Europe and northern Africa c. 600 AD.

The Kutrigurs were a Turkic nomadic equestrian tribe[1] who flourished on the Pontic–Caspian steppe in the 6th century AD. To their east were the similar Utigurs and both possibly were closely related to the Bulgars.[2] They warred with the Byzantine Empire and the Utigurs. Towards the end of the 6th century they were absorbed by the Pannonian Avars under pressure from the Turks.


The name Kutrigur, also recorded as Kwrtrgr, Κουτρίγουροι, Κουτούργουροι, Κοτρίγουροι, Κοτρίγοροι, Κουτρίγοροι, Κοτράγηροι, Κουτράγουροι, Κοτριαγήροι,[3] has been suggested as a metathecized form of Turkic *Toqur-Oğur, with *quturoğur meaning "nine Oğur (tribes)".[4] David Marshall Lang derived it from Turkic kötrügür (conspicuous, eminent, renowned).[5] Few scholars support theories deriving the Kutrigurs from the Guti/Quti and the Utigurs from the Udi/Uti, of ancient Southwest Asia and the Caucasus respectively, posited by Osman Karatay.[6] Similarly few find Duč'i which is a term for the Bulgars (some read Kuchi) as a root of Kutrigur, posited by Josef Markwart.[7]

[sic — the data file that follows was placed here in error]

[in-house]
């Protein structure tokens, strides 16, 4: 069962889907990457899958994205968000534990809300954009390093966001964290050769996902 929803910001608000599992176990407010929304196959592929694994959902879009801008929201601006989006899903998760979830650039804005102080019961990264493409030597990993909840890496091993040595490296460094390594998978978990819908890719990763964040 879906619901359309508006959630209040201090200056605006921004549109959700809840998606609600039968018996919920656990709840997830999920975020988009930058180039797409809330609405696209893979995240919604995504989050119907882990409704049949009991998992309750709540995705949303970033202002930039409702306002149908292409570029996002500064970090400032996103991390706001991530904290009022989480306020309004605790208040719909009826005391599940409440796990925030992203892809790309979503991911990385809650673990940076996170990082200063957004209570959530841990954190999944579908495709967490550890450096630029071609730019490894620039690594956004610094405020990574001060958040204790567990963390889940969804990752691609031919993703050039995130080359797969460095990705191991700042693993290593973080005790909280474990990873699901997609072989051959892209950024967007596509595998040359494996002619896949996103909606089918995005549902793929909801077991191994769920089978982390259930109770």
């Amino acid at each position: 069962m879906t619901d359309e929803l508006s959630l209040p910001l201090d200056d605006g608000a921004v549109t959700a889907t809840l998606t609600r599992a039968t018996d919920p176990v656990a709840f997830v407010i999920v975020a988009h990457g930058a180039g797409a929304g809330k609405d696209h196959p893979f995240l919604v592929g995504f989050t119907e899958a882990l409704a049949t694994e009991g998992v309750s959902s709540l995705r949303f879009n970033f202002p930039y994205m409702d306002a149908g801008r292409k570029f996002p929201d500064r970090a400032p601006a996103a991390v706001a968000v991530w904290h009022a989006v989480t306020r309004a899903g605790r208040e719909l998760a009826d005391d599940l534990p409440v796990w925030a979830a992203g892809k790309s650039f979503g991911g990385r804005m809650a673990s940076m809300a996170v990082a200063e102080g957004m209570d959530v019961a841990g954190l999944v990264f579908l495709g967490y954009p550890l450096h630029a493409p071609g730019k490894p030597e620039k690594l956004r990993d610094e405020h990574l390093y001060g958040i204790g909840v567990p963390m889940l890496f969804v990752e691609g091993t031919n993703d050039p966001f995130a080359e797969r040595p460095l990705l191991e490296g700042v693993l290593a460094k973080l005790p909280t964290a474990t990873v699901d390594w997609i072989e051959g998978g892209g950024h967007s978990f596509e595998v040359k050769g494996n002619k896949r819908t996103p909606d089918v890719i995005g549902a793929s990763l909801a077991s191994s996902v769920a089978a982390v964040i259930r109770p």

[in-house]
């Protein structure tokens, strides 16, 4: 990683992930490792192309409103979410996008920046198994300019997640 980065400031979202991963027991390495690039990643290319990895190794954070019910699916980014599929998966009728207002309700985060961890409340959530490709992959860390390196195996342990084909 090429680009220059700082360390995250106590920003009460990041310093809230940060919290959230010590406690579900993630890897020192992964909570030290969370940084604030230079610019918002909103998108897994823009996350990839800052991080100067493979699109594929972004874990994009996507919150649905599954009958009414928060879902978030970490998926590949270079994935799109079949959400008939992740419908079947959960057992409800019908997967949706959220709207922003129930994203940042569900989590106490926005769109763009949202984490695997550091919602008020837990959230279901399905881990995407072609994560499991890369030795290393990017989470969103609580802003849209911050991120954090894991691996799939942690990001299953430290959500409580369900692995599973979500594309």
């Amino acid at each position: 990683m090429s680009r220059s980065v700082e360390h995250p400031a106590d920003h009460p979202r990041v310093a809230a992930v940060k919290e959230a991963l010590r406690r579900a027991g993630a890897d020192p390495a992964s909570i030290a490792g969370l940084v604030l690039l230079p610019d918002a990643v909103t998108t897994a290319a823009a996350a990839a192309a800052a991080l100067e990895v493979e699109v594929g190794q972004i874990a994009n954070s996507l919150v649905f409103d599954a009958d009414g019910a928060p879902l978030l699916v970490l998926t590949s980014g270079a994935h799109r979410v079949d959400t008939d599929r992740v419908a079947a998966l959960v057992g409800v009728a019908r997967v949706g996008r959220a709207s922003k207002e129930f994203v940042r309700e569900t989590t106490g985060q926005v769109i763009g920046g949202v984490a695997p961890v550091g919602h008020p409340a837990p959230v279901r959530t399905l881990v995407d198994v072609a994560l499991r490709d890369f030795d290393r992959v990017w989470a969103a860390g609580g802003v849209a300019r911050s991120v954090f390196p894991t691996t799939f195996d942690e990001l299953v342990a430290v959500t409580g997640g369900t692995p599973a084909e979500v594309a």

Grousset thought that the Kutrigurs were remnants of the Huns,[8] Procopius recounts:

in the old days many Huns,[nb 1] called then Cimmerians, inhabited the lands I mentioned already. They all had a single king. Once one of their kings had two sons: one called Utigur and another called Kutrigur. After their father's death they shared the power and gave their names to the subjected peoples, so that even nowadays some of them are called Utigurs and the others - Kutrigurs.[11][12]

They occupied the Tanaitic-Maeotic (Don-Azov) steppe zone, the Kutrigurs in the Western part and the Utrigurs towards the East.[13] This story was also confirmed by the words of the Utigur ruler Sandilch:

It is neither fair nor decent to exterminate our tribesmen (the Kutrigurs), who not only speak a language, identical to ours, who are our neighbours and have the same dressing and manners of life, but who are also our relatives, even though subjected to other lords".[11]

The Syriac translation of Pseudo-Zacharias Rhetor's Ecclesiastical History (c. 555) in Western Eurasia records thirteen tribes, the wngwr (Onogur), wgr (Oğur), sbr (Sabir), bwrgr (Burğar, i.e. Bulgars), kwrtrgr (Kutriğurs), br (probably Abar, i.e. Avars), ksr (Kasr; Akatziri?), srwrgwr (Saragur), dyrmr (*[I]di[r]mar? < Ιτιμαροι),[14] b'grsyq (Bagrasik, i.e. Barsils), kwls (Khalyzians?), bdl (Abdali?), and ftlyt (Hephthalite). They are described in typical phrases used for nomads in the ethnographic literature of the period, as people who "live in tents, earn their living on the meat of livestock and fish, of wild animals and by their weapons (plunder)".[11][15]

War with the Byzantines

Agathias (c. 579–582) wrote: